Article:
Picks and Pans Review: Cross That Line
There is a time and place for everything. And Jones's was about four years ago. That's when his songs, such as "Things Can Only Get Better" and "No One Is to Blame," went gangbusters on the charts in every industrial nation in the world. HoJo, a Brit of Welsh heritage, hasn't changed much in the interim. But his brand of lofty synthesizer music and sensitive, albeit flaccid, lyrics already sound as old hat as one of Napoleon's chapeaus.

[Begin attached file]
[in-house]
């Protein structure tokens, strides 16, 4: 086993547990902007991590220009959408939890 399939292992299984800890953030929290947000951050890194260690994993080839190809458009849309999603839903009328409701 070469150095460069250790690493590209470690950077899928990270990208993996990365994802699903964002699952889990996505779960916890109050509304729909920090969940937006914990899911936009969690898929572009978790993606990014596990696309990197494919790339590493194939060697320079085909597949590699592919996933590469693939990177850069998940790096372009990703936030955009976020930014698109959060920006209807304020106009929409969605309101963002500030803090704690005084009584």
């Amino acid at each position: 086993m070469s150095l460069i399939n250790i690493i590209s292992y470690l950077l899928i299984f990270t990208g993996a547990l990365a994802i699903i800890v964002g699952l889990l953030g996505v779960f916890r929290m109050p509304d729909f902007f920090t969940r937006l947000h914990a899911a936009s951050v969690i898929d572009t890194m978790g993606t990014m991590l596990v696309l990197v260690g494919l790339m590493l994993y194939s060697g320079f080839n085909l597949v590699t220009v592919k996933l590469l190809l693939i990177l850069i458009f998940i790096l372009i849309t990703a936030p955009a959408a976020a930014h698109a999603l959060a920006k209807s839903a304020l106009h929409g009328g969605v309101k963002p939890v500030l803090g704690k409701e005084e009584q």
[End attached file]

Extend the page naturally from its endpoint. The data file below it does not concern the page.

No one is bothering to keep up with Jones, who has been left in the dust by other synthesizer posses. Since his debut with "New Song" in 1984, he has been outflanked on the serious side by Depeche Mode and on the clever side by the Art of Noise. Jones appears most washed out and bloated on this album on the sappier songs "Last Supper" and "Guardians of the Breath." Even at his most pointed, as on "The Prisoner," he merely sounds like Joe Jackson with too much studio time on his hands—not a pretty concept. Old Howie sings on the title track, "Love seems to be like alcohol, evaporates before your eyes." The same might be said of hit-making ability. (Elektra)